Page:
NoMoRobo only works on VoIP landlines. Check its website to see if Nomorobo is available on your carrier. But they recently launched an app for mobile phones using the iOS operating system. $1.99 per device, per month. An android version is expected soon.
Anonymous call rejection: *77
Another free service to block robocalls is anonymous call rejection, reports USA Today. “To enable it, just pick up your phone and press ‘*77.’ You should hear three short beeps to let you know it’s activated, and then you can hang up. After that, all calls that come in as Anonymous, Private (a favorite of robocallers), or Blocked won’t get through. You can turn the feature off whenever you want by pressing ‘*87.’ Virtually every phone company has this feature built right into your service, and it’s just sitting there waiting for you.” However, phone scammers are constantly changing the numbers from which they dial so this remedy may be short-lived.
FOR MOBILE PHONES
TrapCall’s technology works by revealing who is behind an anonymous blocked caller ID. When you decline a call with a caller ID of “No Caller ID” or “Private Caller,” or a number you don’t recognize—it could be a wrong number–TrapCall tracks the caller and rings back to you within seconds with the caller’s phone number, where they live, and how they look, at which point you can decide to answer the call. You are able to blacklist unwanted numbers. The app automatically blocks spam and telemarketing robocalls on iPhone; on Android phones they are flagged as spam before you answer.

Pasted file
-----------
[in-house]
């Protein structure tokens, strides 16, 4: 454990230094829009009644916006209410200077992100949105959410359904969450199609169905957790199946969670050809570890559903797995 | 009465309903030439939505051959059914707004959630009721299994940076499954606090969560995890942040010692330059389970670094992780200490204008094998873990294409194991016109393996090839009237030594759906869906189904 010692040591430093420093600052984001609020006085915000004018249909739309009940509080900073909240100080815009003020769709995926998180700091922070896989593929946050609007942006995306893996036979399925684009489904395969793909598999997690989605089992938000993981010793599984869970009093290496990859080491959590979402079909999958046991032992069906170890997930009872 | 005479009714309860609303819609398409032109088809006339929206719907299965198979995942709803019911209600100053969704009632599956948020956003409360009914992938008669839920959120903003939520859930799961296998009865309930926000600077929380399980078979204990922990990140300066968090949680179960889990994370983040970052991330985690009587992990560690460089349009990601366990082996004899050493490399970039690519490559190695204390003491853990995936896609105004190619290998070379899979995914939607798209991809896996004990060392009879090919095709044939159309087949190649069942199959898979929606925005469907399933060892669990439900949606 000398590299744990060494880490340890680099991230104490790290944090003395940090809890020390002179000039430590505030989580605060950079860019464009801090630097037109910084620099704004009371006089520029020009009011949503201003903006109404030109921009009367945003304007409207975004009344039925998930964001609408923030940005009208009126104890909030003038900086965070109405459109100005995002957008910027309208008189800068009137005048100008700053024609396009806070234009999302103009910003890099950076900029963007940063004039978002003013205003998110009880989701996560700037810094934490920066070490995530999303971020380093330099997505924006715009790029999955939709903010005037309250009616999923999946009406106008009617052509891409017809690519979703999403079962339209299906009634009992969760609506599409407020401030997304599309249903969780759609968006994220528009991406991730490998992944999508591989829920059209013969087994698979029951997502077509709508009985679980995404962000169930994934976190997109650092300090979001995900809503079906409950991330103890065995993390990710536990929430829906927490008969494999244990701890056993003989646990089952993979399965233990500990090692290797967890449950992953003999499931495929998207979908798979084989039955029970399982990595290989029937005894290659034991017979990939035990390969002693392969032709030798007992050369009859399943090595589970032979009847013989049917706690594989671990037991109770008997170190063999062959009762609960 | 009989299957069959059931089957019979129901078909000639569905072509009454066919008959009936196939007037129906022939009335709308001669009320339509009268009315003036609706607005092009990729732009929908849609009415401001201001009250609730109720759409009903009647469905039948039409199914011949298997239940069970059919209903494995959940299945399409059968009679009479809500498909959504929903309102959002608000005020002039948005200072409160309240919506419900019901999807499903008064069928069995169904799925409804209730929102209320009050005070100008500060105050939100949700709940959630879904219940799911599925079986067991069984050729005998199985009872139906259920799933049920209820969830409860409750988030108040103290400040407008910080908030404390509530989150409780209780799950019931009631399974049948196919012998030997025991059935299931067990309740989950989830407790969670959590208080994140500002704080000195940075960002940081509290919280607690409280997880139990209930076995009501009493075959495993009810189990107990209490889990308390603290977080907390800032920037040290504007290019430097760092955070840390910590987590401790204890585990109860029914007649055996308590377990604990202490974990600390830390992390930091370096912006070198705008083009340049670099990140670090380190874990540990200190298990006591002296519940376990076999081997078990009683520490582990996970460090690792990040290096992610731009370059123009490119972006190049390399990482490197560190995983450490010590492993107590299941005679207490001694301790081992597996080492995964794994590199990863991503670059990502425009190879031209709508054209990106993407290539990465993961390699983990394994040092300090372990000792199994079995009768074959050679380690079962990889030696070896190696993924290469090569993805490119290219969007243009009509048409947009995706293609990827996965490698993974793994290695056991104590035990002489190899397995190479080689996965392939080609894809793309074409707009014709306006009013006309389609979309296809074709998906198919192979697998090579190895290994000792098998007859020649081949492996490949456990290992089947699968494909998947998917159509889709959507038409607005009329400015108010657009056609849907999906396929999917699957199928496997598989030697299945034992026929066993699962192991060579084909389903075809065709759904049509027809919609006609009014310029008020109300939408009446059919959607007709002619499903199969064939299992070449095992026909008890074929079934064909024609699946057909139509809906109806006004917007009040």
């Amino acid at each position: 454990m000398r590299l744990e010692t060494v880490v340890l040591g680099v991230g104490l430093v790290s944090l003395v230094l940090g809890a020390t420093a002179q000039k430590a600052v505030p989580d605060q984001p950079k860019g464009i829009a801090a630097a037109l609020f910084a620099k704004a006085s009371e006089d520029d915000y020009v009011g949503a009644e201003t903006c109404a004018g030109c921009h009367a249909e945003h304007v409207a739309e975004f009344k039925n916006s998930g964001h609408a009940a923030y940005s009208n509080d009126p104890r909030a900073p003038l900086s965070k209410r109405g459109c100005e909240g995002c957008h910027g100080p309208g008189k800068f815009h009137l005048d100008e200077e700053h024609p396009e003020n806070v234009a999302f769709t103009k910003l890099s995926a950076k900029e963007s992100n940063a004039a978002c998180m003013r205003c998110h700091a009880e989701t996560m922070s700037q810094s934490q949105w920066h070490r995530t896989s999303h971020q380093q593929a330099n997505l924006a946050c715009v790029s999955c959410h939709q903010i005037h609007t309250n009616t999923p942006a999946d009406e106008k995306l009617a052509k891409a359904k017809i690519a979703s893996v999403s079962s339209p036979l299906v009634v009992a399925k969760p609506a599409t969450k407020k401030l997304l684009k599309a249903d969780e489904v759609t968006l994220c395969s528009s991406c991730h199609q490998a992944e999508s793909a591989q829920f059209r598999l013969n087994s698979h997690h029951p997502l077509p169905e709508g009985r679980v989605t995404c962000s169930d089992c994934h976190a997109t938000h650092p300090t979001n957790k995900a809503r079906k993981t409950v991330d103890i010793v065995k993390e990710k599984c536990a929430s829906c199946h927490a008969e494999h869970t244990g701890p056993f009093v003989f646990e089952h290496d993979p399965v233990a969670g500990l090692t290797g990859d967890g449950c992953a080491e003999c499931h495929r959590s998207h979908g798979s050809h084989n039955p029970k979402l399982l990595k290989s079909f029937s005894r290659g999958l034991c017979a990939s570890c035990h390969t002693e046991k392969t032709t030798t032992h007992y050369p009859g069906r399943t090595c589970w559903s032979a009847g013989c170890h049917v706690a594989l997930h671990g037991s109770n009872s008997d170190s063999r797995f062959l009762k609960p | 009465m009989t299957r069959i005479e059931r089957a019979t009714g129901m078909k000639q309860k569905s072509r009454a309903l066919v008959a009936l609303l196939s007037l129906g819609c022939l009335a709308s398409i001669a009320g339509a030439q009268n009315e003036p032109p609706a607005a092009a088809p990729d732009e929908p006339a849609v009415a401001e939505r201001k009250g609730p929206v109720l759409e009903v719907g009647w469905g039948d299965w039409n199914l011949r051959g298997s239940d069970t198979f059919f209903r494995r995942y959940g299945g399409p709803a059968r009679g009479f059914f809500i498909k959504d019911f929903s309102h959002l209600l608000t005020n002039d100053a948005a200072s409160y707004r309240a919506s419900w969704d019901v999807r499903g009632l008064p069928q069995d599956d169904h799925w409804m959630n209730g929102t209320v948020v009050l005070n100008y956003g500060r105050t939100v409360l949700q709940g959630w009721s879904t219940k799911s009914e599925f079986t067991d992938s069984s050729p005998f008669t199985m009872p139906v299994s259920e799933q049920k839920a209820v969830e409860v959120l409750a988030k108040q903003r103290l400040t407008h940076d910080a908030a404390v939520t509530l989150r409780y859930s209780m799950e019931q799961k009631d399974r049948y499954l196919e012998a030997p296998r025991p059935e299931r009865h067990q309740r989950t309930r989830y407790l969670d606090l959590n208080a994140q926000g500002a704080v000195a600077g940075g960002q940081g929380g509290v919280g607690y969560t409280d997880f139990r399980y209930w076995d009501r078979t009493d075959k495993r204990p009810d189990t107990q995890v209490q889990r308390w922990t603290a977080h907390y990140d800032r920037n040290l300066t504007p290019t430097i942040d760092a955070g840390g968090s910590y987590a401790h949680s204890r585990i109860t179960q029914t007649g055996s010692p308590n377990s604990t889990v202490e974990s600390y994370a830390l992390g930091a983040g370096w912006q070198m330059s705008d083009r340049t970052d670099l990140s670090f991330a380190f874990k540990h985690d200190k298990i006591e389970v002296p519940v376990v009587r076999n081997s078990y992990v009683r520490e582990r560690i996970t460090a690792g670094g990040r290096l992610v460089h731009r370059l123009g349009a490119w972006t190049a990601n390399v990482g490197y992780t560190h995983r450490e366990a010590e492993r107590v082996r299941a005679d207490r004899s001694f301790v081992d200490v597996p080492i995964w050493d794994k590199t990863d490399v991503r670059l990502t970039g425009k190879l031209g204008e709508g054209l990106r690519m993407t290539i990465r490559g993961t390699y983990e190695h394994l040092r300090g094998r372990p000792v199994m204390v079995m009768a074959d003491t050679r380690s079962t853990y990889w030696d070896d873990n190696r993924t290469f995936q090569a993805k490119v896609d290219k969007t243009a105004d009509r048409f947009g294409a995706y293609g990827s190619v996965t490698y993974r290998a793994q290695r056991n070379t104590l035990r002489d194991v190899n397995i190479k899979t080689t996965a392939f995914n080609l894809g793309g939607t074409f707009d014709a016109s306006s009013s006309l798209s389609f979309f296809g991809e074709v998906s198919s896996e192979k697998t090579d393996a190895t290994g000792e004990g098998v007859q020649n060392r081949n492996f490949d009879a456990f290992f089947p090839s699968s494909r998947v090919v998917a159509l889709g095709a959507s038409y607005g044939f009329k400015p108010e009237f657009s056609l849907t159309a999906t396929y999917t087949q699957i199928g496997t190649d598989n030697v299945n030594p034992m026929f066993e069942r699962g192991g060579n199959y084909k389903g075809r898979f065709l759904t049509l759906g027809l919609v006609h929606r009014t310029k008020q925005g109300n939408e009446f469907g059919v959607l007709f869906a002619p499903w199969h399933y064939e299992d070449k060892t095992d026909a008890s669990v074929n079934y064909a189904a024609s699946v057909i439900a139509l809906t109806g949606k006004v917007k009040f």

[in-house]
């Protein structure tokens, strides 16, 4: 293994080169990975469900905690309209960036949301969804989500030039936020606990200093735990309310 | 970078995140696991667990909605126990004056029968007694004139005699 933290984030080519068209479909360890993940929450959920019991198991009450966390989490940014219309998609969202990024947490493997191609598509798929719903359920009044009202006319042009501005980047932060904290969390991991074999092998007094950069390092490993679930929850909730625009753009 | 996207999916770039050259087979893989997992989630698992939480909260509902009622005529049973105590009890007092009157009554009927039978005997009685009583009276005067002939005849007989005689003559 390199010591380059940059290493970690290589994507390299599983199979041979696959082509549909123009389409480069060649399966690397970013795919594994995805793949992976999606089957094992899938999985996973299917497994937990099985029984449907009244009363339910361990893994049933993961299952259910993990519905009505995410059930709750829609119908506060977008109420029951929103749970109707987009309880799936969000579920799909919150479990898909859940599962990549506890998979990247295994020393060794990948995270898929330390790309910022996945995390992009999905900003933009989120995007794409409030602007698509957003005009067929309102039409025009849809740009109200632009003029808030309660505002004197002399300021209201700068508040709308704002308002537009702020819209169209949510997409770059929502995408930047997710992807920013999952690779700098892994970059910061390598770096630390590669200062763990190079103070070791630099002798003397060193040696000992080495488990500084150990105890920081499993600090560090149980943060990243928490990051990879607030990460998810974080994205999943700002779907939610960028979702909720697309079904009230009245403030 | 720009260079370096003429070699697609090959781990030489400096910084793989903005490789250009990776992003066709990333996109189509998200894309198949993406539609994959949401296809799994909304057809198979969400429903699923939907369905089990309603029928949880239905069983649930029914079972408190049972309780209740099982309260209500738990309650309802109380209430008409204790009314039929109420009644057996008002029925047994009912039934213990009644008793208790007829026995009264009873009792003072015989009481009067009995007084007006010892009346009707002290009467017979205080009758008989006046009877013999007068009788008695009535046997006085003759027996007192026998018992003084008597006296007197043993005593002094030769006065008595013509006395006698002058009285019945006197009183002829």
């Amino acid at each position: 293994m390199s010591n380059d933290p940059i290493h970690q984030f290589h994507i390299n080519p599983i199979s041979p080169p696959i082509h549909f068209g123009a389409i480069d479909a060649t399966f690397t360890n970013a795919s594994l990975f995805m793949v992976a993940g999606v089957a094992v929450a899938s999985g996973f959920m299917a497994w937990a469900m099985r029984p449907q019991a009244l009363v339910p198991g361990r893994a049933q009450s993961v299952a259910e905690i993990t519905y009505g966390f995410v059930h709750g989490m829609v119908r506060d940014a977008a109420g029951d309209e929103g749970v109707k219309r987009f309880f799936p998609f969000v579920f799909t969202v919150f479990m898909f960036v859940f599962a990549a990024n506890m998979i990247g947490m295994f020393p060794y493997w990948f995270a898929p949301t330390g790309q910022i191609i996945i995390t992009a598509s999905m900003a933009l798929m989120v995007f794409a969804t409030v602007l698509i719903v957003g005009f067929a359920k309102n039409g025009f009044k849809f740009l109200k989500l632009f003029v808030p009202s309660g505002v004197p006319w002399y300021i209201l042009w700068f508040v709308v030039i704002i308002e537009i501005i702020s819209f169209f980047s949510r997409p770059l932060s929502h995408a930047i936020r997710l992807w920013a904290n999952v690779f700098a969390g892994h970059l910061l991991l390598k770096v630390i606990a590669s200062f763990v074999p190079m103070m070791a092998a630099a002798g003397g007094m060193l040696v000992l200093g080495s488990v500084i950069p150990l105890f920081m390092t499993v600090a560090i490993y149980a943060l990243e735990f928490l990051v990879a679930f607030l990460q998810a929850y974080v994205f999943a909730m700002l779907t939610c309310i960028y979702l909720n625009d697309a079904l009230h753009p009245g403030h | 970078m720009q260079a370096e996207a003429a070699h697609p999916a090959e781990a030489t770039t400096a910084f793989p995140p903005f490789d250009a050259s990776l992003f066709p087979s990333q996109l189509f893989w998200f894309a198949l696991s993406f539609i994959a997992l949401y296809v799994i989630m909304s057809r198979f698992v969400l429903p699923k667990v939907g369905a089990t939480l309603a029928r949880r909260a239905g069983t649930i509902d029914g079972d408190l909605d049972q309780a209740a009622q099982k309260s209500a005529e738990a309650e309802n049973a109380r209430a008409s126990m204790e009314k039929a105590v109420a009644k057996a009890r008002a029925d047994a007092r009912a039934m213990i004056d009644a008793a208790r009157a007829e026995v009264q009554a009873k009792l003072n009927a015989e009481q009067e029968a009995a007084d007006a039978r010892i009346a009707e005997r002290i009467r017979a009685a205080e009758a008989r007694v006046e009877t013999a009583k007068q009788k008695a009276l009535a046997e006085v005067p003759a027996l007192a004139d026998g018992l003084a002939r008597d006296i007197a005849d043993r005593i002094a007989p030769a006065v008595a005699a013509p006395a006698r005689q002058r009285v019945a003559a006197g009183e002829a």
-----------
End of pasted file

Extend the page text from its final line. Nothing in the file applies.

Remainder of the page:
Available on iPhone and Android
Truecaller also enables you to avoid unwanted calls. You can actively block them; the app will store numbers you have blocked and will block them automatically; and it will automatically block known spammers. Truecaller’s effectiveness is based on the input of its users, like crowdsourcing. Their YouTube video explains the features. Sort of.
Available on iPhone and Android
TrapCall services start at $3.95 a month, while Truecaller charges $1.99 for an ad-free experience.
Should I Answer for Android
Should I Answer? is a free app that displays a phone number rating when an unknown number shows up, and allows you to block numbers. The app rates unknown numbers as POSITIVE, NEUTRAL, NEGATIVE, or UNKNOWN so you can see if a number is worth answering. Each rating is based on reviews in the community database, your phone contacts, and your own ratings.
Hiya for iPhone
The free Hiya app for iPhone is designed to identify and block a variety of robocalls, including telemarketers, debt collectors, scam calls, and spoofers.
Most of the mobile number blocking apps are supported in multiple (hundreds) countries around the world.
If you don’t want to download yet another app, you can manually block a number on most smartphones. On the iPhone, for example, you can look up your recent calls and, at the bottom of the caller information, you have the option to block calls from that number.
Of course, the simplest way to avoid getting caught up in a scam call is to avoid answering your phone when you see an unknown number. Bye bye.
(Header image: Mirror.co.uk/South Beds News Agency/ John O Reilly)